MBO Research

Public companies

As with all potential deals, the incumbent management team are in the ringside seats if a sale is in prospect. There has been a marked increase in the number of P2P deals completed in recent years as plcs have sought to refocus their businesses, or shareholders have agitated for an exit, when no trade buyer is interested. The next chapter covers some of the issues you will come across in attempting to do a deal in this sector.  Describes MBOs at Taunton Cider, Dennis-Eagle and Cloverleaf Group, all of which were bought from public companies.


 “Time spent on reconnaissance is rarely wasted in the field” is an old military

saying, but it applies equally to commercial life.  Before the advent of the internet, research was difficult and was dominated by professional research companies. Nowadays it is possible for anyone who knows how to use a computer to build a detailed insight into any commercial organisation quickly and cost effectively.

Personal networks

These are still as effective as ever at providing information and identifying opportunities. A combination of phone calls and meetings with employees, advisors, suppliers and customers provide a valuable insight.

Trade associations, publications and exhibitions

These are another invaluable source. A combination of desk research and attending industry events can be very informative. Invariably there will be a number of industry-specific websites available.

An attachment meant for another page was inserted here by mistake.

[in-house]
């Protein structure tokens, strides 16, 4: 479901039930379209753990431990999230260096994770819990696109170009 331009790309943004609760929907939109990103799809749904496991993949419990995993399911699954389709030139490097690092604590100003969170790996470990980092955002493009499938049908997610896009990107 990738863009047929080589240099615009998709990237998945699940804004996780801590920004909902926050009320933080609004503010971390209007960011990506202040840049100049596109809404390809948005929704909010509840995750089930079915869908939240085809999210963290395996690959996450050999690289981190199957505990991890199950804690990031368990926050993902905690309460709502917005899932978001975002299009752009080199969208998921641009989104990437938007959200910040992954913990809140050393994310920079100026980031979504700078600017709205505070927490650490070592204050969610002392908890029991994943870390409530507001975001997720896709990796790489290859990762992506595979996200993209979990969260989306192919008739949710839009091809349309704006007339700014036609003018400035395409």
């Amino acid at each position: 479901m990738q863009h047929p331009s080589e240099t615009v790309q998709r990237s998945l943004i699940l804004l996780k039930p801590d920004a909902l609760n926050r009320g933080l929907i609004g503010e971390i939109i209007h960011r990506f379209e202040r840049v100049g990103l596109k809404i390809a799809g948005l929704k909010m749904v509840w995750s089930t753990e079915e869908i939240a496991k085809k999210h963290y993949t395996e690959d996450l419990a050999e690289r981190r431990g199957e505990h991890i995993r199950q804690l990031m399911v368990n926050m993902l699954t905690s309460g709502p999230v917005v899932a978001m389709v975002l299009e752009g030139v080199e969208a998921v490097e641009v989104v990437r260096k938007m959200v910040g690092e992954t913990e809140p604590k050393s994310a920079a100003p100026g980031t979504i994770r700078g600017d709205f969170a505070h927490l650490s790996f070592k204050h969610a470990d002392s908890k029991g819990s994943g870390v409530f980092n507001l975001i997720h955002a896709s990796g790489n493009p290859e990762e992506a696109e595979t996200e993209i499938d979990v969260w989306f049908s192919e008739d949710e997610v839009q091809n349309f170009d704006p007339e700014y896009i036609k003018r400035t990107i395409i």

Financial information

There are many sources which cover public and private companies:

• Financial websites: for example Motley Fool, FT and MoneyAM.

• companies’ own websites

• Companies House: this provides access to a company’s financial history as well as information on directors, shareholders and financial performance; and

• search engines: Google, Yahoo and others are extremely effective as

Research tools. Perhaps too much so – sometimes it is like trying to fill

a cup from the Niagara Falls!

Marketing sources

In certain companies advertising and promotions are vital ingredients to the business, and there are many sources of information available which can build a picture.  A company’s record in advertising (level of expenditure and consistency of creative executions) is always revealing. Good brands tend to be consistentlysupported with strong creative executions and campaigns. Weaker, struggling brands leave tell-tale signs of erratic investment with meandering creative executions. The integration – or lack of it – of advertising and promotional campaigns is also revealing. There should be a strong motivating message to the consumer which is evident across the marketing mix. Struggling brands will project a more confused picture.

Field visits

Trade distribution, display, appearance, promotion and pricing build a revealing picture of target and competitive brands quite quickly.

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